As I mentioned in Apple's Missed Opportunities, Part 1, I have had a few weeks now to work with Apple's OS X Mountain Lion. While people have written what they like or dislike about the new operating system, I tend to look at it from a business standpoint and what would make Apple more competitive in the small business space.
In reviewing OS X Mountain Lion, I've come across two apps that I've become enamored with: Notes & Reminders. These apps were ported from the iOS to OS X. But what makes them powerful is their syncing ability through iCloud. This means if I were in a meeting I could quickly use my iPhone to write myself a reminder or to jot a note about a good idea and when I get back to my desk, there they are on my MacBook Air. However there's a problem with this "magic" called iCloud.
Losers not withstanding, here are the top 10 reasons why Apple's forthcoming iPhone 5 will be a mega hit:
- Install Base: 250 million iPhones have been sold-to-date. Apple's own addressable market for iPhone upgrades is around 170 million.
- New Carriers: By far, Apple getting onboard with China Mobile's nearly 1 billion customer base will allow the iPhone 5 to explode in new sales. In the U.S., T-Mobile may finally have worked a deal with Apple, leaving no major carrier in the states without the coveted Apple device.
- Larger Screen: Those waiting for Apple to deliver a larger screen iPhone are likely to get their wish.
- LTE: It's all but a given that iPhone 5 will deploy 4G LTE.
- iOS 6 & iCloud: The new iOS brings features like FaceTime over carrier networks, and seamless iCloud syncing for many common documents. iCloud API's will be a boon for developers, making iOS 6 coupled with iCloud an attractive selling point.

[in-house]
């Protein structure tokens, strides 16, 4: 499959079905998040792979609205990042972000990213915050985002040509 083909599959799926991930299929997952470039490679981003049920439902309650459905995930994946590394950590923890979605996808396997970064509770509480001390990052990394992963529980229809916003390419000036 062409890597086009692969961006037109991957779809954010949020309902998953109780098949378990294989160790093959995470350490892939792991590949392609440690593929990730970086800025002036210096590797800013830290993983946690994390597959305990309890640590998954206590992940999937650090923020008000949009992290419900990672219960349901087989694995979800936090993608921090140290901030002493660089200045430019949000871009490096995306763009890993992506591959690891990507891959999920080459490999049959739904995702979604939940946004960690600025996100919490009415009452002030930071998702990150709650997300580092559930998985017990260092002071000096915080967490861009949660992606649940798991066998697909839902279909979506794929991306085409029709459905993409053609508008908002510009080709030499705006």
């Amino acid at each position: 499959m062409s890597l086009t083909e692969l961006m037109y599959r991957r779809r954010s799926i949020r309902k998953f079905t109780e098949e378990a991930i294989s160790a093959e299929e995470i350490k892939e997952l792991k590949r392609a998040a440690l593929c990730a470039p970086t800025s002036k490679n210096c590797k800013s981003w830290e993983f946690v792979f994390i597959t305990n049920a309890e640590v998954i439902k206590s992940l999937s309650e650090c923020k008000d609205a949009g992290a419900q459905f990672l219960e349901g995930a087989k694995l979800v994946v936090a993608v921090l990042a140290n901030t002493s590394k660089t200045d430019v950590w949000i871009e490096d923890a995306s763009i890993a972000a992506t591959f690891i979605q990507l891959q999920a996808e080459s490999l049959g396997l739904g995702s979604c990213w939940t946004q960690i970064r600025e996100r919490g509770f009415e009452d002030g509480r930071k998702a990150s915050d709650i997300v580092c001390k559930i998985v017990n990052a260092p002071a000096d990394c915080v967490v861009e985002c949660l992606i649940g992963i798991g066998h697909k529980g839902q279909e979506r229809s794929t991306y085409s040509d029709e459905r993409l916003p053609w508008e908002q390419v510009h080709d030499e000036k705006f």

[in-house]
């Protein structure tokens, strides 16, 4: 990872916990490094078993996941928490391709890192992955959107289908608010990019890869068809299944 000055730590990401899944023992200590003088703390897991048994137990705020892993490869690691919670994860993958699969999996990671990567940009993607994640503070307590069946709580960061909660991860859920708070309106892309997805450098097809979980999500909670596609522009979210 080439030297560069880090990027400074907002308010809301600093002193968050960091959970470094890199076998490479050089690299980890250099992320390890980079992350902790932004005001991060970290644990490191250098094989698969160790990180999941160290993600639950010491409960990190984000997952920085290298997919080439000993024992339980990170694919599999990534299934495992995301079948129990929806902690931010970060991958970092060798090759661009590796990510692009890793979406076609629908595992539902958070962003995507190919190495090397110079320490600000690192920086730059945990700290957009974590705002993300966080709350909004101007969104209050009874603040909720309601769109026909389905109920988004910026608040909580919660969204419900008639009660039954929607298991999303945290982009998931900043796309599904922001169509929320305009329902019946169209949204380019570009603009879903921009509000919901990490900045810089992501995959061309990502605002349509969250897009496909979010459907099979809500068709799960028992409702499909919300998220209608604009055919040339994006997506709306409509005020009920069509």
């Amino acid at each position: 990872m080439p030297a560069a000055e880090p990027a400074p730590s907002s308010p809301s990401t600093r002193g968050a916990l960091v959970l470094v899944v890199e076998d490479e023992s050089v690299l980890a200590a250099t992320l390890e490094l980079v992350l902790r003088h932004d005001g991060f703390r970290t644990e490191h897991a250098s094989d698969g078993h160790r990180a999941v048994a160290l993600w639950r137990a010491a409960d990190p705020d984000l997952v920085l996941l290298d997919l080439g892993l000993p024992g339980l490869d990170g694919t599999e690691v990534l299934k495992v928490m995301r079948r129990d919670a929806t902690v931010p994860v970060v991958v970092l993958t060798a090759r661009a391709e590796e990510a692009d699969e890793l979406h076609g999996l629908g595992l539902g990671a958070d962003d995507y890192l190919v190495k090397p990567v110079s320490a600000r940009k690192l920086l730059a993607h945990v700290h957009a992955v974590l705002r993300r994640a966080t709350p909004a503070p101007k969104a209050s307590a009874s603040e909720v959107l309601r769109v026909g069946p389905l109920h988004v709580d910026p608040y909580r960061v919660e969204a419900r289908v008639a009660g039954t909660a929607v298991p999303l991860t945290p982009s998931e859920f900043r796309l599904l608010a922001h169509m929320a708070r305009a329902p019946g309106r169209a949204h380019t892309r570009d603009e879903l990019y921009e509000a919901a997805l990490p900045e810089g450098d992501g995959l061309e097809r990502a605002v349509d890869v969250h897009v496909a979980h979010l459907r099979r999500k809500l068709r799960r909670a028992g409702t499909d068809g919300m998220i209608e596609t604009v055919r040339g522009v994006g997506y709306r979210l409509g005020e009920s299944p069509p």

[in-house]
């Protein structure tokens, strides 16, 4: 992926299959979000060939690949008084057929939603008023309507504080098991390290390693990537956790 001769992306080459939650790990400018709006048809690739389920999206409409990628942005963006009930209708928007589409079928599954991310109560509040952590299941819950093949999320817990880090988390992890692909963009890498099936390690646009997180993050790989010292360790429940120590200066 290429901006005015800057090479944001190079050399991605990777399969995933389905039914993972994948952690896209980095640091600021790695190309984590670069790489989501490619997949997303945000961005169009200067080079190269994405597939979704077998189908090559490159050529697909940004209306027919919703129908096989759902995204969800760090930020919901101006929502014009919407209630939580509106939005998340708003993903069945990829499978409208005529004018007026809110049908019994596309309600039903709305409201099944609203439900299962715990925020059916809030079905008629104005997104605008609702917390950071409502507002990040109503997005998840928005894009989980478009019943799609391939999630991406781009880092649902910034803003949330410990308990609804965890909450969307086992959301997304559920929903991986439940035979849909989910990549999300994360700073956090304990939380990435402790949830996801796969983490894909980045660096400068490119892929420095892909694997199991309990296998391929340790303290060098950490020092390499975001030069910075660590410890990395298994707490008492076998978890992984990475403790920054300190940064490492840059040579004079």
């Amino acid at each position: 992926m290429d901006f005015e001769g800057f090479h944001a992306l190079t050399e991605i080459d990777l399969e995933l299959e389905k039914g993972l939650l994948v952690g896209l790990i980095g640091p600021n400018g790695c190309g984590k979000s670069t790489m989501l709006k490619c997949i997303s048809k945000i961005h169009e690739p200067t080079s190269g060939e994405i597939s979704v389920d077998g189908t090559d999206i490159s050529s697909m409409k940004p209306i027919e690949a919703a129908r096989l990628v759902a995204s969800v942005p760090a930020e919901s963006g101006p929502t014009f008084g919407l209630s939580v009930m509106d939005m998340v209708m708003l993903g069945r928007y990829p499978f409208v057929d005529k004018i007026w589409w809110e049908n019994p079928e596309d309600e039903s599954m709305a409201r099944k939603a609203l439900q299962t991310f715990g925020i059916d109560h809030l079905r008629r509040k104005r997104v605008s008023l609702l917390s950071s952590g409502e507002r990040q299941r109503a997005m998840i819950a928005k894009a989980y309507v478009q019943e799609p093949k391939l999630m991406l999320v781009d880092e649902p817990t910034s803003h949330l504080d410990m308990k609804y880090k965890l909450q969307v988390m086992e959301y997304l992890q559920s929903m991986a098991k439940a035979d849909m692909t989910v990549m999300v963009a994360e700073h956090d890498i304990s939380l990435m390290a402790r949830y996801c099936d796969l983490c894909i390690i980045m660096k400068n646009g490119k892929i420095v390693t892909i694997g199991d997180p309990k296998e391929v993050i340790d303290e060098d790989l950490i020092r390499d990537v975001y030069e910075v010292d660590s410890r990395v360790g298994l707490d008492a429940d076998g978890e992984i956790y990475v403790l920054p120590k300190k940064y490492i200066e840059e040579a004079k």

- Design: iPhone 5 may stay within the design lines of the current iPhone, but it's going to be taller, thinner, with a new camera position and an edgy feeling non-glass back.
- Hardware: Beyond LTE, iPhone 5 is likely to see a new ARM-based quad-core chip set, increased memory for running apps, boosted graphics, improved cameras, better speaker-phone capabilities. and an all new dock connector. All told, a new iPhone from the inside out.
- Mass Production: Don't count on Apple being unable to meet iPhone 5 demand. It has been rumored that Apple has been manufacturing the iPhone 5 since late June. With FoxConn producing iOS devices in China and Brasil, coupled with Pegatron's production, the iPhone 5 is likely to be Apple's most ambitious world-wide launch of any product, by any company in history.
- Lack of Competition: Microsoft has failed with it's Nokia and Windows Phone 7 debacle. RIM is on its last legs. Samsung, LG and Motorola Mobility are fighting, but Samsung shot its best salvo with the Galaxy IIIS earlier this summer to avoid colliding with iPhone 5 this fall. All the momentum Samsung has had better be enjoyed while it lasts.
- Marketing: No company does it better than Apple. When the iPhone 5 launches, nary a stone will be left unturned that won't bear iPhone 5 graffiti. Everyone living between plant earth and the space station will now the iPhone 5 has arrived.
Henry Blodget is at it again, throwing out his less than savvy reasoning as to why the iPhone 5 will be a big loser for Apple – because of it's looks. In Blodget's latest column, If The iPhone 5 Really Looks Like This, Apple May Be Screwed..., his "big idea" is that the iPhone 5 looks a lot like the iPhone 4S, which was virtually the same design as the iPhone 4, thus Apple's iPhone 5 will be a flop. Blodget's "logic" stops there.
Blodget ignores the fact that the iPhone 4S blew away smart phone sales figures, yet looked nearly identical to iPhone 4. But the ignorance continue. Blodget also seems unaware that the largest iPhone upgrade cycle in Apple's history will be this Fall, and avoids mentioning China's amazing growth story for Apple. "In short, the Galaxy feels like a next-generation phone." says Blodget. Sorry Henry, but truth be told, the Samsung Galaxy IIIs looks like a smashed down retread of the iPhone 3 and 3GS.